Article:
Basics of Stress and Strain#

Deforming the Earth

Deformation, in relation to the Earth’s crust, is the process of physical change within the rock body by the action of applied forces, namely gravity and tectonics. The physical change - strain, is caused by an applied stress


Stresses are pressures or tension exerted on a material body. These stresses can be either Normal or Shear, with respect to the direction in which they occur. Stresses are defined as a force acting over an area - \(\text{Stress}=\frac{F}{A}\). The units for stress are \(Nm^{-2}\), Pa, or Bars.

Normal Stresses act perpendicular to the body’s surface. These could be compressional or tensional. Shear Stresses act paralllel to the area to which it is applied.

If there is no overall acceleration on a body where the sum of the forces actiing on the body is equal to zero, 3 mutually perpendicular planes of zero shear stress can always be found.

The Principle Stress Axes are axes of normal compressive stresses perpendicular to the planes of zero shear stresses mentioned above. These are denoted by \(\omega_1,\,\omega_2,\,\text{and}\,\omega_3\), and are called the maximum, intermediate, and minimum principle stress axes. \(\omega_1>\omega_2>\omega_3\).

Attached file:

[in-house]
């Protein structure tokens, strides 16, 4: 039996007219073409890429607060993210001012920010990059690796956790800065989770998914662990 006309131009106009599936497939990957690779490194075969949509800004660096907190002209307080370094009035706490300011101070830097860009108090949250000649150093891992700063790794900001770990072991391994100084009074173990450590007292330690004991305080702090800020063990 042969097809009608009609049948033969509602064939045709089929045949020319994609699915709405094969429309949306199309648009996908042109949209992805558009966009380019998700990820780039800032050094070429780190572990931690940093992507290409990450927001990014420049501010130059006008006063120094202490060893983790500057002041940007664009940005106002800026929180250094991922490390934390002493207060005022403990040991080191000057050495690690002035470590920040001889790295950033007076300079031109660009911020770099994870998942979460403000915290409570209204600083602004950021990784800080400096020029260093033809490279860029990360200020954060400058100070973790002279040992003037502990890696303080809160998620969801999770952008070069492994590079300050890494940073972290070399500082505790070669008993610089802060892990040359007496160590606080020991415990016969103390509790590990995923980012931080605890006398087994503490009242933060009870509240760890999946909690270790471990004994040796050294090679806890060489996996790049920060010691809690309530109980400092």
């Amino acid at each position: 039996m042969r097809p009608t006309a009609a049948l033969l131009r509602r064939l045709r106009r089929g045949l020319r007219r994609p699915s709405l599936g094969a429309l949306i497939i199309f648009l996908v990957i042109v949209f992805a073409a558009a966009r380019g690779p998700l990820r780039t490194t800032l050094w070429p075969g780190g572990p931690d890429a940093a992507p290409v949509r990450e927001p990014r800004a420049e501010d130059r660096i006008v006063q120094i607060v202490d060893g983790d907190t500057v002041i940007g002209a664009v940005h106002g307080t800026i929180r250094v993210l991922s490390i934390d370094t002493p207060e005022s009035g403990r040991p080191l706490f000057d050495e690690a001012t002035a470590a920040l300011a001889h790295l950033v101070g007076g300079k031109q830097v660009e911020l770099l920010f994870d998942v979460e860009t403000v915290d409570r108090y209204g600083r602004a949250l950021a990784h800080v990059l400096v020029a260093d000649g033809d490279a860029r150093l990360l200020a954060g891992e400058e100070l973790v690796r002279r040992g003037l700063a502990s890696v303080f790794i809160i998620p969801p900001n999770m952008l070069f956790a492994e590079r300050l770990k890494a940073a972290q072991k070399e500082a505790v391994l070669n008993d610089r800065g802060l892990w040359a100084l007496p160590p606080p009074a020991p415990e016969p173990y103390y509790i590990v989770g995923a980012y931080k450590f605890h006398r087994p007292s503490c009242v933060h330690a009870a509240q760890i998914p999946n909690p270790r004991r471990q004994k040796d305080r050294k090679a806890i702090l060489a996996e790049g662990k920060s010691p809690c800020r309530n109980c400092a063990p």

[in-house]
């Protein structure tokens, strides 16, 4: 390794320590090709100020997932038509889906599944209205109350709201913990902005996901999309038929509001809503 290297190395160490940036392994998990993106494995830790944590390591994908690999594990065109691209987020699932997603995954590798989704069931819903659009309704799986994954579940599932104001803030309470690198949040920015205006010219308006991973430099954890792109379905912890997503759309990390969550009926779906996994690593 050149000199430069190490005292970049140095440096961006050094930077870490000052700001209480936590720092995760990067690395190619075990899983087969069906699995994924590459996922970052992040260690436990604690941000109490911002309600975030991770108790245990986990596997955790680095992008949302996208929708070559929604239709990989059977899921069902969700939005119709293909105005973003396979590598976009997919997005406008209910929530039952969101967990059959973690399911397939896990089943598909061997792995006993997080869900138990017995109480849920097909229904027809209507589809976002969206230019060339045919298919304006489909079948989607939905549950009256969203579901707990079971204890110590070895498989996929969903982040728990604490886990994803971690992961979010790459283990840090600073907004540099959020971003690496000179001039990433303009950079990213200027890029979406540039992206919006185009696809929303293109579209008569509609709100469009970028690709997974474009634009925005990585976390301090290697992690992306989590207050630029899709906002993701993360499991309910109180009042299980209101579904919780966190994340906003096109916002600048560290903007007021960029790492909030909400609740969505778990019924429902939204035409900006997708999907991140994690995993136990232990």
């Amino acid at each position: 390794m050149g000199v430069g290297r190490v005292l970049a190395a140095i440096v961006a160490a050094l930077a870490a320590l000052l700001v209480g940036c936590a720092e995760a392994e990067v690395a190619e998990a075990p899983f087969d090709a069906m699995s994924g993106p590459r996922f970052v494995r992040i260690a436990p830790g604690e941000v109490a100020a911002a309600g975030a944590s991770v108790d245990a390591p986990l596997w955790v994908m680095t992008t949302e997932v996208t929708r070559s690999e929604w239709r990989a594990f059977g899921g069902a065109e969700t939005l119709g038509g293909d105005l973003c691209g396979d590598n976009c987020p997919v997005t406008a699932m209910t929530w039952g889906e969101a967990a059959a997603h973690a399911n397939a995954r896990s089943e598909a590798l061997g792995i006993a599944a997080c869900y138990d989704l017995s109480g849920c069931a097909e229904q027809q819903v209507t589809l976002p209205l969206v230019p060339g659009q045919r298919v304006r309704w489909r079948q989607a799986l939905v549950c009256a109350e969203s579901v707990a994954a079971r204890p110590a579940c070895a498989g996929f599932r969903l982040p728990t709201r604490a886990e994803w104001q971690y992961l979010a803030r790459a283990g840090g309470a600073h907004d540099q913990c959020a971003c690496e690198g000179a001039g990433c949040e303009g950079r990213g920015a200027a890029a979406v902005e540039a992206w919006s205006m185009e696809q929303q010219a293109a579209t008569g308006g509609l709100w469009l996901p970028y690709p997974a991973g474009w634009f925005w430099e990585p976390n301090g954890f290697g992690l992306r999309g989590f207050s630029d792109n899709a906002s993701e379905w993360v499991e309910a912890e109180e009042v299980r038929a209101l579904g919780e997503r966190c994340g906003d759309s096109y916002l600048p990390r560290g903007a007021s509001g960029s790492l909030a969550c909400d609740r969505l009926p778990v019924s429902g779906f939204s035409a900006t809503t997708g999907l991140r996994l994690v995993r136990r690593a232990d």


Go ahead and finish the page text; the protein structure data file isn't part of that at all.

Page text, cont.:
Stress can lead to changes in volume, size, and/or orientation. This is an example of strain, which is what stresses results in.


Strain is the magnitude of a deformation, equal to the change in the dimension of a deformed object divided by its original dimension.

These can either be homogeneous, or heterogeneous.

Homogeneous strain produces the same distortion everywhere. As a result the strain is uniform throughout the body, and straight lines are kept straight. Homogeneous strain can be:

  • Pure: Where the strain axes remain the same as the original body.

  • Simple: Where the strain results in a rotation of the original body.

For homogeneous strain, pure and simple strain components are enough to define a body.

Heterogeneous strain is the opposite of this, where strain is no longer uniform throughout the body.

Strain can be defined as below:

Linear Strain, \(e = \frac{(L - L_0)}{L_0}\), where \(e\) is the linear strain, \(L_0\) is the length of the body before deformation, and, \(L\) being the new length post deformation